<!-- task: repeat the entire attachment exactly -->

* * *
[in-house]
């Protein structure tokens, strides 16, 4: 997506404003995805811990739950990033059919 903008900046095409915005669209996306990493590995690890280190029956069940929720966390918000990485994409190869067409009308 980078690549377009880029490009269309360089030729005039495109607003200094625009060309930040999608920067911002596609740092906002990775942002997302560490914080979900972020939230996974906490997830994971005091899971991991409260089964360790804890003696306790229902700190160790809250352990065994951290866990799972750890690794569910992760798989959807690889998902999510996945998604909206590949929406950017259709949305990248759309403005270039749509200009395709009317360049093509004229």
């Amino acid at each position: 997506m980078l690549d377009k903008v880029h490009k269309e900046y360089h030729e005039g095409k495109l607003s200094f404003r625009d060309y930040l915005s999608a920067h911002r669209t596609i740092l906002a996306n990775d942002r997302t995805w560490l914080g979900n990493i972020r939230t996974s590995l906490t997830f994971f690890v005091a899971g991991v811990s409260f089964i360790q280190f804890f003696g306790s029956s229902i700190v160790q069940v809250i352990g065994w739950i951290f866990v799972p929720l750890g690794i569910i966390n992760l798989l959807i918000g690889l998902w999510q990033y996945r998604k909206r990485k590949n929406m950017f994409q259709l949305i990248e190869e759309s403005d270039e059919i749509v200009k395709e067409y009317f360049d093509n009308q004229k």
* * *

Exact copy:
[in-house]
């Protein structure tokens, strides 16, 4: 997506404003995805811990739950990033059919 903008900046095409915005669209996306990493590995690890280190029956069940929720966390918000990485994409190869067409009308 980078690549377009880029490009269309360089030729005039495109607003200094625009060309930040999608920067911002596609740092906002990775942002997302560490914080979900972020939230996974906490997830994971005091899971991991409260089964360790804890003696306790229902700190160790809250352990065994951290866990799972750890690794569910992760798989959807690889998902999510996945998604909206590949929406950017259709949305990248759309403005270039749509200009395709009317360049093509004229």
């Amino acid at each position: 997506m980078l690549d377009k903008v880029h490009k269309e900046y360089h030729e005039g095409k495109l607003s200094f404003r625009d060309y930040l915005s999608a920067h911002r669209t596609i740092l906002a996306n990775d942002r997302t995805w560490l914080g979900n990493i972020r939230t996974s590995l906490t997830f994971f690890v005091a899971g991991v811990s409260f089964i360790q280190f804890f003696g306790s029956s229902i700190v160790q069940v809250i352990g065994w739950i951290f866990v799972p929720l750890g690794i569910i966390n992760l798989l959807i918000g690889l998902w999510q990033y996945r998604k909206r990485k590949n929406m950017f994409q259709l949305i990248e190869e759309s403005d270039e059919i749509v200009k395709e067409y009317f360049d093509n009308q004229k």